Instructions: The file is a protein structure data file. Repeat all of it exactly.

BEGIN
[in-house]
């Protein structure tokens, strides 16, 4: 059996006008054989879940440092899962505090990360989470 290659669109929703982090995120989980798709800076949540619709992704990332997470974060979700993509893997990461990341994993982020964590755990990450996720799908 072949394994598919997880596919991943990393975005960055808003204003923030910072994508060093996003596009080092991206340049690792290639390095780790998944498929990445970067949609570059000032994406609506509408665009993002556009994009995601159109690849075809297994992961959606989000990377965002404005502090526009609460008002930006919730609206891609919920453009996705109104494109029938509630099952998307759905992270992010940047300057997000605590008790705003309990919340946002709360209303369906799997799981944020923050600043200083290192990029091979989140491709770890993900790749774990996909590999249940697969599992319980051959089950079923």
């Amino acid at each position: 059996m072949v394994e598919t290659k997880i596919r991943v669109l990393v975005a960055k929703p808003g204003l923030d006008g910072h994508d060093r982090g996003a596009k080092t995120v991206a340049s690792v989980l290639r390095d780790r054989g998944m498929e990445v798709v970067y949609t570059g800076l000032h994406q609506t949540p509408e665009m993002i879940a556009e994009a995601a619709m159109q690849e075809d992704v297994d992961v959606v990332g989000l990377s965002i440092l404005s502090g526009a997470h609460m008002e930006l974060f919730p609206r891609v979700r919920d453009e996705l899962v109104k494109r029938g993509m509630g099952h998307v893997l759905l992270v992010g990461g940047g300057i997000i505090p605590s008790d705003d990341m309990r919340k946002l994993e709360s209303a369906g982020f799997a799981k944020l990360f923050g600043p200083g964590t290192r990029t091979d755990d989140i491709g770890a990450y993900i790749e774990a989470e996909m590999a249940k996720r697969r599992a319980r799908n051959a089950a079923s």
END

[in-house]
């Protein structure tokens, strides 16, 4: 059996006008054989879940440092899962505090990360989470 290659669109929703982090995120989980798709800076949540619709992704990332997470974060979700993509893997990461990341994993982020964590755990990450996720799908 072949394994598919997880596919991943990393975005960055808003204003923030910072994508060093996003596009080092991206340049690792290639390095780790998944498929990445970067949609570059000032994406609506509408665009993002556009994009995601159109690849075809297994992961959606989000990377965002404005502090526009609460008002930006919730609206891609919920453009996705109104494109029938509630099952998307759905992270992010940047300057997000605590008790705003309990919340946002709360209303369906799997799981944020923050600043200083290192990029091979989140491709770890993900790749774990996909590999249940697969599992319980051959089950079923």
């Amino acid at each position: 059996m072949v394994e598919t290659k997880i596919r991943v669109l990393v975005a960055k929703p808003g204003l923030d006008g910072h994508d060093r982090g996003a596009k080092t995120v991206a340049s690792v989980l290639r390095d780790r054989g998944m498929e990445v798709v970067y949609t570059g800076l000032h994406q609506t949540p509408e665009m993002i879940a556009e994009a995601a619709m159109q690849e075809d992704v297994d992961v959606v990332g989000l990377s965002i440092l404005s502090g526009a997470h609460m008002e930006l974060f919730p609206r891609v979700r919920d453009e996705l899962v109104k494109r029938g993509m509630g099952h998307v893997l759905l992270v992010g990461g940047g300057i997000i505090p605590s008790d705003d990341m309990r919340k946002l994993e709360s209303a369906g982020f799997a799981k944020l990360f923050g600043p200083g964590t290192r990029t091979d755990d989140i491709g770890a990450y993900i790749e774990a989470e996909m590999a249940k996720r697969r599992a319980r799908n051959a089950a079923s």